Under this plan, the restaurateur sends in $10 to Pizza-Burger Systems, Inc., and is assured a three
week test option on a protected territory.  For this nominal sum he receives seasoning mixes for
about $42 worth of pizza-burgers, recipes, back-bar signs, hats, table tents, etc.

At the conclusion of the option period, the operator can decide to not carry the pizza-burger.  In this
instance he forfeits the $10 and removes all evidence of the pizza-burger name -- fully protected by
registered trademark-- from his menus and premises.

Pizza-Burger Systems, Inc., reports, however, that the above option plan of action is not taken by 80%
of the prospective franchisers.  With the reception customers are giving the new sandwich treat and
the profit picture of pizza-burgers, deAngelis and McGrorty say that all most operators want to do is
more pizza-burger business!

In this common case, the quick service operator's $10 is applied toward the initial franchise fee, this
ranges from $25 to $100 based on the population area.

In addition to the initial fee there is a small annual fee; as an example, the initial fee may be $45, the
annual $30.

Accepting a protected territory, the restaurant then need only sign an agreement with Pizza-Burger
Systems, Inc., stating that he will make the meat mixture and the accessory sauce according to specific
direction and that he will purchase his seasoning and recipe mixture from Pizza-Burger Systems, Inc.

That's all there is to any operator becoming a franchised purveyor in an area protected for the
duration of the franchise which is renewable each year.

With more and more operators climbing on the pizza-burger profit bandwagon, McGrorty and
deAngelis devote all their time to the franchise end of their business and to production of the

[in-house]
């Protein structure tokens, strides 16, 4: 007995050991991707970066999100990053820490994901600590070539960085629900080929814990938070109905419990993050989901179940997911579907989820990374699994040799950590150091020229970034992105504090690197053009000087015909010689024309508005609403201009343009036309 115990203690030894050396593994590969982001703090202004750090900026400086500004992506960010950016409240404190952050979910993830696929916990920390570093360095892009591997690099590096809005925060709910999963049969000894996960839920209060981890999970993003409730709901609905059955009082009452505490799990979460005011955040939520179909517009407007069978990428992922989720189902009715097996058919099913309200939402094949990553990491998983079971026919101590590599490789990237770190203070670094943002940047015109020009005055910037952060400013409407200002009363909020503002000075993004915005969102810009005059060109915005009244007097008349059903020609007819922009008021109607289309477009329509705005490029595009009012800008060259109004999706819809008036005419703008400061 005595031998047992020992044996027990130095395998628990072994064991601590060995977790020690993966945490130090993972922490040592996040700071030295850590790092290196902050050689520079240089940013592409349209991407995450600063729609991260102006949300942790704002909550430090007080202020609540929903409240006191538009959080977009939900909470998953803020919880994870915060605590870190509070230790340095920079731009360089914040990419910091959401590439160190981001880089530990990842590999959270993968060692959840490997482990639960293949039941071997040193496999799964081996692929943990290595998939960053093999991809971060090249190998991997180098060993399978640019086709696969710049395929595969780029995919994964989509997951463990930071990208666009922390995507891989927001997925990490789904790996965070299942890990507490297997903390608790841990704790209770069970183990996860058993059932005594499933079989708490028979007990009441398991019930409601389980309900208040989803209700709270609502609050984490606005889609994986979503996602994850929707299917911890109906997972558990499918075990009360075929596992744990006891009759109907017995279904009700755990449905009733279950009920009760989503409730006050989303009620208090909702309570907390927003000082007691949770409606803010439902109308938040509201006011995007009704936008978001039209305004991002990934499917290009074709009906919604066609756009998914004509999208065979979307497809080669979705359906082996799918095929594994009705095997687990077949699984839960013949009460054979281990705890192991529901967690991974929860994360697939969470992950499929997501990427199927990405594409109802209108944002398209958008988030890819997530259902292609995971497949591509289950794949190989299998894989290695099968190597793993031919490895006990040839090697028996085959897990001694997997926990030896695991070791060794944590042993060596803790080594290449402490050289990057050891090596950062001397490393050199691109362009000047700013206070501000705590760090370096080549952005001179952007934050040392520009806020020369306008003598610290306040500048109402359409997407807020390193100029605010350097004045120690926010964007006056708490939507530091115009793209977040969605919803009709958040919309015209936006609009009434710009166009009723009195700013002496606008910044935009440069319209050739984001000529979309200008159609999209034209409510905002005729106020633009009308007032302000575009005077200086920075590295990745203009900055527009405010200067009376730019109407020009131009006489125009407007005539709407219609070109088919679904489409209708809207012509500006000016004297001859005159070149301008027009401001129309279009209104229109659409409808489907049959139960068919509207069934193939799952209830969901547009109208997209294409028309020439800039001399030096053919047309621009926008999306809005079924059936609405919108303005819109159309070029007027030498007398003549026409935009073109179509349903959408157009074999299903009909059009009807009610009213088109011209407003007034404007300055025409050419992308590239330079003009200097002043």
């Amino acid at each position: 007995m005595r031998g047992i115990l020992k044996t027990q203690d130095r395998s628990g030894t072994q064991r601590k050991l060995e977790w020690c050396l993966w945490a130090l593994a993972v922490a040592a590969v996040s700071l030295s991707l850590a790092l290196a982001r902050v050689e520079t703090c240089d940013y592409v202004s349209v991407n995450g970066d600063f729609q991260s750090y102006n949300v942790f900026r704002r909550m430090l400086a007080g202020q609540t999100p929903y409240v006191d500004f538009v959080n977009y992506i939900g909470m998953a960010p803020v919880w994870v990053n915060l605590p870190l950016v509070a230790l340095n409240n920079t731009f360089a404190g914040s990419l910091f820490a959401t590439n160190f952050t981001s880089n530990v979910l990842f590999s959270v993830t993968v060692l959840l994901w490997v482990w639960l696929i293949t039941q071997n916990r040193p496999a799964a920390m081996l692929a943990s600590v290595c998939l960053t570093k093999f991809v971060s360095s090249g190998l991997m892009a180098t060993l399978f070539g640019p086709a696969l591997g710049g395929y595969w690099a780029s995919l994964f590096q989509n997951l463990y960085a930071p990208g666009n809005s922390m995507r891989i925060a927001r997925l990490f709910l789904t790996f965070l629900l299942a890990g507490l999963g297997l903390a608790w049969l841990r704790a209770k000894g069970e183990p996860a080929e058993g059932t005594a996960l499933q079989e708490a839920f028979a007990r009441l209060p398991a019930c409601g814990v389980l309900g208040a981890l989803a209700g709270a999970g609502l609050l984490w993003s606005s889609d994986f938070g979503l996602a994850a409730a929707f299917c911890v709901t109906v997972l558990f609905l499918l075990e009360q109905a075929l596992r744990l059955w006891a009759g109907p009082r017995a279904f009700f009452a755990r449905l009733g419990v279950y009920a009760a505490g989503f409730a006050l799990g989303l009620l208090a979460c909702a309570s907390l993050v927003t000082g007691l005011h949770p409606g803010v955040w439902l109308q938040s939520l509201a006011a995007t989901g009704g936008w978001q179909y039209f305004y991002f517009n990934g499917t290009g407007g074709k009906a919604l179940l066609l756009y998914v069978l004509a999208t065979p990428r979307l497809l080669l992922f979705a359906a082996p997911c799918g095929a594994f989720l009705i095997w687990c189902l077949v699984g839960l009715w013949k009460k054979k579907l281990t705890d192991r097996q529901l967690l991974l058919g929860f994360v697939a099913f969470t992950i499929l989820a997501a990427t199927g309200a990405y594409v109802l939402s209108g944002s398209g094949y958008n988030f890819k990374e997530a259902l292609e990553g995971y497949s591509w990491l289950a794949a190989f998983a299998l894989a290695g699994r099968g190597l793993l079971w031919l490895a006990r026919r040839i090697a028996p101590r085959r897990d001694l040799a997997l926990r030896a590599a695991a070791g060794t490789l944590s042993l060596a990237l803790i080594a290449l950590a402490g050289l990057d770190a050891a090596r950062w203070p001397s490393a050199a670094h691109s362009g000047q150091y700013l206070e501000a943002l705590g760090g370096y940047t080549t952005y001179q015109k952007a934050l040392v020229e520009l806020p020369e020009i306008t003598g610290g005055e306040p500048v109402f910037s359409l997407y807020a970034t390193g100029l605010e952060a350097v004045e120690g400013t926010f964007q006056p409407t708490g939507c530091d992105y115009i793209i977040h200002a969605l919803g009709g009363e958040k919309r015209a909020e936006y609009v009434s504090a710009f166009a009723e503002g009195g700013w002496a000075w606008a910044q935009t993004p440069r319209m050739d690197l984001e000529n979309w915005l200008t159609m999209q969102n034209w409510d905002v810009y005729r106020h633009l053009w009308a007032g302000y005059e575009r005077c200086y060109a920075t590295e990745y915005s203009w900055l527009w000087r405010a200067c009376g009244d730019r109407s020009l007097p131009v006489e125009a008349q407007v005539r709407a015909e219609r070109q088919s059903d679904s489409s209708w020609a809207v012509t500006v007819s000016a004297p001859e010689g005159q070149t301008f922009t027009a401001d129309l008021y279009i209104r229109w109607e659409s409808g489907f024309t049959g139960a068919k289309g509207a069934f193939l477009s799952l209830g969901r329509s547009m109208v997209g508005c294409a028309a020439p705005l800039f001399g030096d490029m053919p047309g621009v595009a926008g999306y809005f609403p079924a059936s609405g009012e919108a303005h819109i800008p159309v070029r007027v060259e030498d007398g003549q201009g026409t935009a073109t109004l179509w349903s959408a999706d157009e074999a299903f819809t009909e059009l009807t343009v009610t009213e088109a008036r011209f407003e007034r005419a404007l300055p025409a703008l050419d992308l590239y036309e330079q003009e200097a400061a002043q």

seasonings.

Boasting no sales force, Pizza-Burger Systems, Inc., lines up new franchises entirely through the mail.  
New prospects are the result of trade advertising and publicity, or word of mouth recommendations
from established franchisers like Richard Reimer and his Wagon Wheel Drive-In.

McGrorty and deAngelis also have, in addition to the seasonings available for purchase such
promotional material as match books, sandwich bags, hats, napkins, table tents, decals and menu
clip-ons.  All of these, which are optional purchases by the operator, feature a pert, prominent-nosed
"Pizza Burger Boy" insignia, with the slogan
"Do I Smell Pizza-Burgers?"

The yearly fee entitles the franchise to promotional streamers, back-bar signs and other such material,
mailed almost every month.  Suggested advertising ideas and spot radio advertisements are also
covered by this small tariff.

A hybrid item born of the continuing demands for the different, the tasty and the quick in the speedy
service food field, the pizza-burger is rapidly fulfilling the destiny of its name -- to rank with the pizza
and the hamburger in consumer popularity.  And growing right along with it are the dollar profits of the
franchised operators.


CLICK HERE TO SEE THE ORIGINAL ARTICLE FROM 1957